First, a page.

The death toll from Typhoon Nalgay in the Philippine capital has dropped to 45

  • Heavy casualties in landslide-hit Maguindanao province
  • The death toll was reduced from 72 to 45 after the trial
  • The Philippines has an average of 20 tropical storms per year

MANILA, Oct 29 (Reuters) – Manila and nearby cities braced on Saturday for Tropical Storm Nalke, which killed 45 people as it triggered landslides in the southern provinces of the Philippines.

The Southeast Asian country’s disaster agency lowered its death toll from 72 to 45 after verifying reports from ground crews, including rescuers searching for 18 missing people.

Residents of the capital’s coastal area were evacuated, while classes at all levels were suspended, the mayor’s office said.

Manila Mayor Honey Laguna-Bangan on Saturday ordered the closure of the city’s cemeteries, which will be visited by millions during the extended All Saints Day weekend.

The tropical storm, with maximum sustained winds of 95 kilometers per hour (60 mph) and gusts of 130 km per hour (80 mph), caused several landslides in the eastern Philippines on Saturday.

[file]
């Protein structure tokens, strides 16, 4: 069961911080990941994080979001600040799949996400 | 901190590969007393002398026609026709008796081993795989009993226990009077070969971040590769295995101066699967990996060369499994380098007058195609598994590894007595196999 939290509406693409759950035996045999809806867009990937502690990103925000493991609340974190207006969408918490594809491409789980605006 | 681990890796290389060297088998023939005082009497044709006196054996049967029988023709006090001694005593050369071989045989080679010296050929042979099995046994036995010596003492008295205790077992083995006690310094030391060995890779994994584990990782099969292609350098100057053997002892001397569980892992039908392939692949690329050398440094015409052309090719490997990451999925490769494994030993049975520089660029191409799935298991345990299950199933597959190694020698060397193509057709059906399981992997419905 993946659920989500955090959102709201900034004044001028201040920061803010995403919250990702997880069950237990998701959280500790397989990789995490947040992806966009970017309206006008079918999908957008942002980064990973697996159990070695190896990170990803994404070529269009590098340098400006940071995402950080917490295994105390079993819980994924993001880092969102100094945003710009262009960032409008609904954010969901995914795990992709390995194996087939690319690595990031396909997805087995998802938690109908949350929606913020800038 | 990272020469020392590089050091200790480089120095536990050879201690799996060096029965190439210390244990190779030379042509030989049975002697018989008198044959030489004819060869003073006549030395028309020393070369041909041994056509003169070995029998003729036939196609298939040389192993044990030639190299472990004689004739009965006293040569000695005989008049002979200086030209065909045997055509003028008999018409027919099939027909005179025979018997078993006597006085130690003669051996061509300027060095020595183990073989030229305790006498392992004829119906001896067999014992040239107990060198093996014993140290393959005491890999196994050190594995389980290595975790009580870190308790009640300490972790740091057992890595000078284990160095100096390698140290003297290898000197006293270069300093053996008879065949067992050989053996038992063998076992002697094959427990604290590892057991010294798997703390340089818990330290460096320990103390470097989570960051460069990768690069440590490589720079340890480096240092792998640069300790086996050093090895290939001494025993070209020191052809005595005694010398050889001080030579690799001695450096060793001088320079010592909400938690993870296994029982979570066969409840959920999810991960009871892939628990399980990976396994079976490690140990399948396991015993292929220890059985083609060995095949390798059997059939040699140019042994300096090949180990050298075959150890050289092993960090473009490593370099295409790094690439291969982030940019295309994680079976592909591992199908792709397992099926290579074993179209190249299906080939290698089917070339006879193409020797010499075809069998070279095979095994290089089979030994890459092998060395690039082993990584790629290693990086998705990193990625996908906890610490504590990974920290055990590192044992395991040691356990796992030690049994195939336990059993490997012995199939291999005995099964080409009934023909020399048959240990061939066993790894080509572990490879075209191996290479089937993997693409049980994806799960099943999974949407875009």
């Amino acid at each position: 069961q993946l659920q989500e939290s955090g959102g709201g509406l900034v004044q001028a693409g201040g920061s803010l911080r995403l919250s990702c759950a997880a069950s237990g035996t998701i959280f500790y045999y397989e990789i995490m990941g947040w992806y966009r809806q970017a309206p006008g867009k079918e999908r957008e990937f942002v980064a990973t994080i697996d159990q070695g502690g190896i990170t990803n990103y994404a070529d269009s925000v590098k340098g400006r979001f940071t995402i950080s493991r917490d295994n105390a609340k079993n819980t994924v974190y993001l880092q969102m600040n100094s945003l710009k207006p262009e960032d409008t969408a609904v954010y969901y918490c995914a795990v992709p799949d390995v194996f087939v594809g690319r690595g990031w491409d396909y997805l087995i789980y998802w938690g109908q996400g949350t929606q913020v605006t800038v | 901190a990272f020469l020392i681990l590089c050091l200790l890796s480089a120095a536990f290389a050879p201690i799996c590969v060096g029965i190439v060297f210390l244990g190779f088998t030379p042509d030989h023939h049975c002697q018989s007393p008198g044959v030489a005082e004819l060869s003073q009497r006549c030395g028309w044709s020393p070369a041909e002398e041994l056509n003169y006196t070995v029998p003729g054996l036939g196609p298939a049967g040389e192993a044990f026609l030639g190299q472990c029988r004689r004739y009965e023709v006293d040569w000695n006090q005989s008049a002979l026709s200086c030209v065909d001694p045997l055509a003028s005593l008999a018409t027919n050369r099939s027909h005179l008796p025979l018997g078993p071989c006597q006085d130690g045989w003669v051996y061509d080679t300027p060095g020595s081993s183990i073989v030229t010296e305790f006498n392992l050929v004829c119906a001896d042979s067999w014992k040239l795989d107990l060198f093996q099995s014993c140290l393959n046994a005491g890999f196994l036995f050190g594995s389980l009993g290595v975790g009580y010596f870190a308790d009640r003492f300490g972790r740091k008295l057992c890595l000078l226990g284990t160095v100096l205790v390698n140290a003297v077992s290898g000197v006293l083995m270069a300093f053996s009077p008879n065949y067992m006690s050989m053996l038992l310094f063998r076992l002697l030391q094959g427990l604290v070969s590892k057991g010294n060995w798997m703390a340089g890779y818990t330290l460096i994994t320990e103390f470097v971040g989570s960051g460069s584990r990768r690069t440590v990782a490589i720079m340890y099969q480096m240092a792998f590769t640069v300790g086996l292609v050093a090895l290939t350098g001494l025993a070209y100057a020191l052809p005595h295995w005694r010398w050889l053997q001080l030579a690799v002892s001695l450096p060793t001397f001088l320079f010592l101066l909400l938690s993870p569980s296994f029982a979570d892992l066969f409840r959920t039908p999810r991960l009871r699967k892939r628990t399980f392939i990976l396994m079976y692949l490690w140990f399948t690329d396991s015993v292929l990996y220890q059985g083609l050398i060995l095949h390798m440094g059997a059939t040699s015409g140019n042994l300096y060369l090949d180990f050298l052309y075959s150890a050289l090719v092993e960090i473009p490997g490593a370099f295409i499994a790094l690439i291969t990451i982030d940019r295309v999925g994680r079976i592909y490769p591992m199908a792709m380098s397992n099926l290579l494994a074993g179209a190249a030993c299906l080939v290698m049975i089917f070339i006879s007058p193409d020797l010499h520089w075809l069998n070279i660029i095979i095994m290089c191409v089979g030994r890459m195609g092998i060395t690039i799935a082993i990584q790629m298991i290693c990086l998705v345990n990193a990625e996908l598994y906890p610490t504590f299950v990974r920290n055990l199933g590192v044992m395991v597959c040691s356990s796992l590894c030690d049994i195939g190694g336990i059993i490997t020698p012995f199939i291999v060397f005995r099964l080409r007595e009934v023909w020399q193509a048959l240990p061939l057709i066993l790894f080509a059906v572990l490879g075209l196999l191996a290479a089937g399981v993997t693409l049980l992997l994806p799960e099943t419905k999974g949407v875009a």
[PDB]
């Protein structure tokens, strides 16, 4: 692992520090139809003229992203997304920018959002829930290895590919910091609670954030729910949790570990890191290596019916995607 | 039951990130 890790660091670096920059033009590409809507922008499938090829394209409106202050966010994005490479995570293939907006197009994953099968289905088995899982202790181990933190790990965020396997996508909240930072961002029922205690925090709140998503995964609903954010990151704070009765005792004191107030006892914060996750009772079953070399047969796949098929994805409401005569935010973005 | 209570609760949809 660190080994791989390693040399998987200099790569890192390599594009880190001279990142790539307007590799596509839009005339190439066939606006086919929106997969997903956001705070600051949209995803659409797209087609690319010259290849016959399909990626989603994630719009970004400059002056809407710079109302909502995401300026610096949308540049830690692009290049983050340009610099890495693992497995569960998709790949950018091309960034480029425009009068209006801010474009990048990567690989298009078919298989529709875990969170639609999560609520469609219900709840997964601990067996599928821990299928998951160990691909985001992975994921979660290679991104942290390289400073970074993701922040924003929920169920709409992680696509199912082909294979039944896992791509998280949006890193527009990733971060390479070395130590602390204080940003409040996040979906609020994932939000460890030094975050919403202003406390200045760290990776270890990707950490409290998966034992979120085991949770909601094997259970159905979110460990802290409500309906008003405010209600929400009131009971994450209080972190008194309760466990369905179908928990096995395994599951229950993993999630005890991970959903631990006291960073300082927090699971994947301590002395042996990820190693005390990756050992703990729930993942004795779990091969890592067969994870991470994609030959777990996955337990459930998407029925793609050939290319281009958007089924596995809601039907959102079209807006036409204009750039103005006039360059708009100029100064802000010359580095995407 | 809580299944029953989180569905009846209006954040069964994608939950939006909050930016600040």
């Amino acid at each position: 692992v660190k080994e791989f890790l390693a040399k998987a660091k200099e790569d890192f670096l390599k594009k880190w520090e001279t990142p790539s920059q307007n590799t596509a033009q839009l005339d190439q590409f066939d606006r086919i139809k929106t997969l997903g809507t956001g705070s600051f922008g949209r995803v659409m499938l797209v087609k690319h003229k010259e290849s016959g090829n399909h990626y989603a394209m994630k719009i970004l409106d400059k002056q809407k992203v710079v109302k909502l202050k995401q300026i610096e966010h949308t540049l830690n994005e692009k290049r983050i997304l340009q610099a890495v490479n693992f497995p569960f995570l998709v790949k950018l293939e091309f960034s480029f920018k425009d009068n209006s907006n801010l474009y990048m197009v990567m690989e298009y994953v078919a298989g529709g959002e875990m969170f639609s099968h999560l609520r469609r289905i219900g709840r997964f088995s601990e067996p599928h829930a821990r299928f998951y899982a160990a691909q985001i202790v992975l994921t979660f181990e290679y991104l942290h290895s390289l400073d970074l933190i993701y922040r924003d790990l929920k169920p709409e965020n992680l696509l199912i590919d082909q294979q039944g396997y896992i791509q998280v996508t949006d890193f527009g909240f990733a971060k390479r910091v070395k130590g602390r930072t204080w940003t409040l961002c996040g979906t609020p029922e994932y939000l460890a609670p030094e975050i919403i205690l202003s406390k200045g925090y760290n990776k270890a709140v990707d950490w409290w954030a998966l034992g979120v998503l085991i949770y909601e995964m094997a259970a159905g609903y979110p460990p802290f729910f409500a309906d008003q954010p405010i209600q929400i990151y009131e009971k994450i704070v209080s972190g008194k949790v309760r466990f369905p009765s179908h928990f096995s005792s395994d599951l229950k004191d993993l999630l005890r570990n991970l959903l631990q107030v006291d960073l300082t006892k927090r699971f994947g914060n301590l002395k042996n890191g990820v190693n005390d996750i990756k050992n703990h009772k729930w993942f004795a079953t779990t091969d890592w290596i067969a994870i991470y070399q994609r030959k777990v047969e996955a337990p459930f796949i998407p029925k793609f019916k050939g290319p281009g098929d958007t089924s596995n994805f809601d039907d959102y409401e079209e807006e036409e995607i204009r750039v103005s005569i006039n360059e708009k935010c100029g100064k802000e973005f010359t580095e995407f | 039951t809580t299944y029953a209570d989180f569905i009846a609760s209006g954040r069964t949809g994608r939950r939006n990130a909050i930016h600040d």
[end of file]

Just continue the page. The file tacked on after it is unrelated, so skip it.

The State Meteorological Agency, in its latest press release, has warned of widespread flooding and landslides due to heavy rains and at times heavy rains in the capital region and adjoining provinces.

Airlines have canceled 116 domestic and international flights to and from the main gateway to the Philippines. About 7,500 passengers, drivers and cargo attendants and 107 vessels were stranded in ports, the Coast Guard said.

Government agencies are providing aid and food packages to affected families, President Ferdinand Marcos Jr. said on Twitter.

According to photos shared by the agency, coastguards guided residents through chest-deep floods, while rescuers used a monoblock plastic chair and an old refrigerator to transport children and the elderly in central Leyte province.

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Most of the deaths, at 40, were reported in the province of Southern Maguindanao.

“We are not discounting the possibility of more casualties,” Maguindanao’s provincial administrator Cyrus Torrena told radio station DZMM. “But we’re praying that it doesn’t rise significantly.”

The Philippines sees an average of 20 tropical storms annually. In December, Category 5 Cyclone Rai devastated the central provinces, killing 407 and injuring more than 1,100.

Report by Neil Jerome Morales; Editing by Chris Rees and William Mallard

Our Standards: Thomson Reuters Trust Principles.

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